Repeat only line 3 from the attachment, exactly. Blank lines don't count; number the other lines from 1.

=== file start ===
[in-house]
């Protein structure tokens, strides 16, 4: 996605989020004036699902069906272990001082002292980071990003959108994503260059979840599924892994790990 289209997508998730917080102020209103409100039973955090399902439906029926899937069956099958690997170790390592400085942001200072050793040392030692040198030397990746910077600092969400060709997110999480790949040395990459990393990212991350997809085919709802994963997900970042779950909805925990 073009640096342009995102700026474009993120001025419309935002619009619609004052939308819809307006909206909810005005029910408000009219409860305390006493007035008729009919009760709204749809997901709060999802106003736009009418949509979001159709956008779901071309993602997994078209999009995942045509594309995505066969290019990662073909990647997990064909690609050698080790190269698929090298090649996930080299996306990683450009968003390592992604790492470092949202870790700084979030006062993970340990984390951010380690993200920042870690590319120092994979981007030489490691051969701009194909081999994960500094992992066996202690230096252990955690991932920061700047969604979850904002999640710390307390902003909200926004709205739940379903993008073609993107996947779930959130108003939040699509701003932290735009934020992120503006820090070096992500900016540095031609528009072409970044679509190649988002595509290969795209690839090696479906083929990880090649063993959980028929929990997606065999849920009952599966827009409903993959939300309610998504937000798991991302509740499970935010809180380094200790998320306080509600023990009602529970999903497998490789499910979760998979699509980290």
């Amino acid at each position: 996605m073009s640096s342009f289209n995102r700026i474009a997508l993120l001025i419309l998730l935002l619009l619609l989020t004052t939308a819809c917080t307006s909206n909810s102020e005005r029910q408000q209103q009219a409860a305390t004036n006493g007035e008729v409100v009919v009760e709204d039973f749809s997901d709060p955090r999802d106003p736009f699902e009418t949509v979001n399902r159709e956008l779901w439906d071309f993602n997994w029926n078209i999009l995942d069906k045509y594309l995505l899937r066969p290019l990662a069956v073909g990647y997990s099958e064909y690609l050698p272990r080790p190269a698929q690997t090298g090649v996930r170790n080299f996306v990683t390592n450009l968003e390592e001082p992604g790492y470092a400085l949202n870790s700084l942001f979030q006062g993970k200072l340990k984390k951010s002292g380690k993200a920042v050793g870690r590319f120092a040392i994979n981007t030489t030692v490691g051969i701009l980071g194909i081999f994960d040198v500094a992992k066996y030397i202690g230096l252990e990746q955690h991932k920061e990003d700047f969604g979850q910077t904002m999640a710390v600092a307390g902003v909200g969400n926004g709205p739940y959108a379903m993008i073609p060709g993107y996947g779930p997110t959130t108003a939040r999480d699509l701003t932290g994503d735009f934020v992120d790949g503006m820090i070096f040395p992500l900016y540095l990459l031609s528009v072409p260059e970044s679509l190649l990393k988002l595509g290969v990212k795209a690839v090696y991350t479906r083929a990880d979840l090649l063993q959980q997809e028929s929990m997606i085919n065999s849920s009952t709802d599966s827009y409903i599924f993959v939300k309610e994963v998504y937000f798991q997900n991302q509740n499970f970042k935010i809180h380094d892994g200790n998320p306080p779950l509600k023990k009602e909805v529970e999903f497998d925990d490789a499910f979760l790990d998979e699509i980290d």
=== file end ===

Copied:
């Amino acid at each position: 996605m073009s640096s342009f289209n995102r700026i474009a997508l993120l001025i419309l998730l935002l619009l619609l989020t004052t939308a819809c917080t307006s909206n909810s102020e005005r029910q408000q209103q009219a409860a305390t004036n006493g007035e008729v409100v009919v009760e709204d039973f749809s997901d709060p955090r999802d106003p736009f699902e009418t949509v979001n399902r159709e956008l779901w439906d071309f993602n997994w029926n078209i999009l995942d069906k045509y594309l995505l899937r066969p290019l990662a069956v073909g990647y997990s099958e064909y690609l050698p272990r080790p190269a698929q690997t090298g090649v996930r170790n080299f996306v990683t390592n450009l968003e390592e001082p992604g790492y470092a400085l949202n870790s700084l942001f979030q006062g993970k200072l340990k984390k951010s002292g380690k993200a920042v050793g870690r590319f120092a040392i994979n981007t030489t030692v490691g051969i701009l980071g194909i081999f994960d040198v500094a992992k066996y030397i202690g230096l252990e990746q955690h991932k920061e990003d700047f969604g979850q910077t904002m999640a710390v600092a307390g902003v909200g969400n926004g709205p739940y959108a379903m993008i073609p060709g993107y996947g779930p997110t959130t108003a939040r999480d699509l701003t932290g994503d735009f934020v992120d790949g503006m820090i070096f040395p992500l900016y540095l990459l031609s528009v072409p260059e970044s679509l190649l990393k988002l595509g290969v990212k795209a690839v090696y991350t479906r083929a990880d979840l090649l063993q959980q997809e028929s929990m997606i085919n065999s849920s009952t709802d599966s827009y409903i599924f993959v939300k309610e994963v998504y937000f798991q997900n991302q509740n499970f970042k935010i809180h380094d892994g200790n998320p306080p779950l509600k023990k009602e909805v529970e999903f497998d925990d490789a499910f979760l790990d998979e699509i980290d």